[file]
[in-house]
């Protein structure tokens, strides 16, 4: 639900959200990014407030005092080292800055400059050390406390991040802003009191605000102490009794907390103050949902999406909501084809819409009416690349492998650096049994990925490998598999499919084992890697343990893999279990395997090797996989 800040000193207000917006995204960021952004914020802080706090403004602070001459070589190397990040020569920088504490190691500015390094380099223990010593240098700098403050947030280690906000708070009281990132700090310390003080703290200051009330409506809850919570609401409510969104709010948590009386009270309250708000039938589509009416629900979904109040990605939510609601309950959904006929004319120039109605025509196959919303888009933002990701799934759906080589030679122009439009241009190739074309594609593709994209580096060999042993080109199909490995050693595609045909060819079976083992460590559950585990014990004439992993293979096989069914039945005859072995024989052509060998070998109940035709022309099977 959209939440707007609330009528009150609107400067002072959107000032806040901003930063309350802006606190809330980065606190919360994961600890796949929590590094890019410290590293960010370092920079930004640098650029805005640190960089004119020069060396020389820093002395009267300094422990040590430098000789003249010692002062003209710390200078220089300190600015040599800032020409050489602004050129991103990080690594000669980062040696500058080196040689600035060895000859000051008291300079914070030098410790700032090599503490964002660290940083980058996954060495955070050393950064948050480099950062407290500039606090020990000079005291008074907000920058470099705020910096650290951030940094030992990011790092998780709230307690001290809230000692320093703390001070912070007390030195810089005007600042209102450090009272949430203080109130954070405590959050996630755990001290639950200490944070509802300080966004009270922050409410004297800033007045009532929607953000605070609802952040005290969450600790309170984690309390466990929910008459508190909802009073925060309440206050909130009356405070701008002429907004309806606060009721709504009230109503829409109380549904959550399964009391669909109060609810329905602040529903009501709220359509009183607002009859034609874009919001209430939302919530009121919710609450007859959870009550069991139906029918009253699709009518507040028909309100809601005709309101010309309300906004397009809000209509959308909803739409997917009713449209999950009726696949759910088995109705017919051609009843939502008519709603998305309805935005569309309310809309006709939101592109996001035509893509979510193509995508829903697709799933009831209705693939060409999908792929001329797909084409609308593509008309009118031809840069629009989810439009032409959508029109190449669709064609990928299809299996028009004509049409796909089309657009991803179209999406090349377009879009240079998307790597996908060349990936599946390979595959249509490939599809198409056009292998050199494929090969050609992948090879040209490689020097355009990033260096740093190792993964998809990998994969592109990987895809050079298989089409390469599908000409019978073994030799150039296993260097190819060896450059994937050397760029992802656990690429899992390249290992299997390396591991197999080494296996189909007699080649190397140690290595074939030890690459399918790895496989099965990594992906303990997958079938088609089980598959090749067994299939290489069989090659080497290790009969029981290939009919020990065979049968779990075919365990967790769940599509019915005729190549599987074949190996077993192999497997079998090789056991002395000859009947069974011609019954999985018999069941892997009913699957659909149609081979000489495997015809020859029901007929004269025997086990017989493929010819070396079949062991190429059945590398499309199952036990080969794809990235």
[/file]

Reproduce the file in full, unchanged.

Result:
[in-house]
């Protein structure tokens, strides 16, 4: 639900959200990014407030005092080292800055400059050390406390991040802003009191605000102490009794907390103050949902999406909501084809819409009416690349492998650096049994990925490998598999499919084992890697343990893999279990395997090797996989 800040000193207000917006995204960021952004914020802080706090403004602070001459070589190397990040020569920088504490190691500015390094380099223990010593240098700098403050947030280690906000708070009281990132700090310390003080703290200051009330409506809850919570609401409510969104709010948590009386009270309250708000039938589509009416629900979904109040990605939510609601309950959904006929004319120039109605025509196959919303888009933002990701799934759906080589030679122009439009241009190739074309594609593709994209580096060999042993080109199909490995050693595609045909060819079976083992460590559950585990014990004439992993293979096989069914039945005859072995024989052509060998070998109940035709022309099977 959209939440707007609330009528009150609107400067002072959107000032806040901003930063309350802006606190809330980065606190919360994961600890796949929590590094890019410290590293960010370092920079930004640098650029805005640190960089004119020069060396020389820093002395009267300094422990040590430098000789003249010692002062003209710390200078220089300190600015040599800032020409050489602004050129991103990080690594000669980062040696500058080196040689600035060895000859000051008291300079914070030098410790700032090599503490964002660290940083980058996954060495955070050393950064948050480099950062407290500039606090020990000079005291008074907000920058470099705020910096650290951030940094030992990011790092998780709230307690001290809230000692320093703390001070912070007390030195810089005007600042209102450090009272949430203080109130954070405590959050996630755990001290639950200490944070509802300080966004009270922050409410004297800033007045009532929607953000605070609802952040005290969450600790309170984690309390466990929910008459508190909802009073925060309440206050909130009356405070701008002429907004309806606060009721709504009230109503829409109380549904959550399964009391669909109060609810329905602040529903009501709220359509009183607002009859034609874009919001209430939302919530009121919710609450007859959870009550069991139906029918009253699709009518507040028909309100809601005709309101010309309300906004397009809000209509959308909803739409997917009713449209999950009726696949759910088995109705017919051609009843939502008519709603998305309805935005569309309310809309006709939101592109996001035509893509979510193509995508829903697709799933009831209705693939060409999908792929001329797909084409609308593509008309009118031809840069629009989810439009032409959508029109190449669709064609990928299809299996028009004509049409796909089309657009991803179209999406090349377009879009240079998307790597996908060349990936599946390979595959249509490939599809198409056009292998050199494929090969050609992948090879040209490689020097355009990033260096740093190792993964998809990998994969592109990987895809050079298989089409390469599908000409019978073994030799150039296993260097190819060896450059994937050397760029992802656990690429899992390249290992299997390396591991197999080494296996189909007699080649190397140690290595074939030890690459399918790895496989099965990594992906303990997958079938088609089980598959090749067994299939290489069989090659080497290790009969029981290939009919020990065979049968779990075919365990967790769940599509019915005729190549599987074949190996077993192999497997079998090789056991002395000859009947069974011609019954999985018999069941892997009913699957659909149609081979000489495997015809020859029901007929004269025997086990017989493929010819070396079949062991190429059945590398499309199952036990080969794809990235």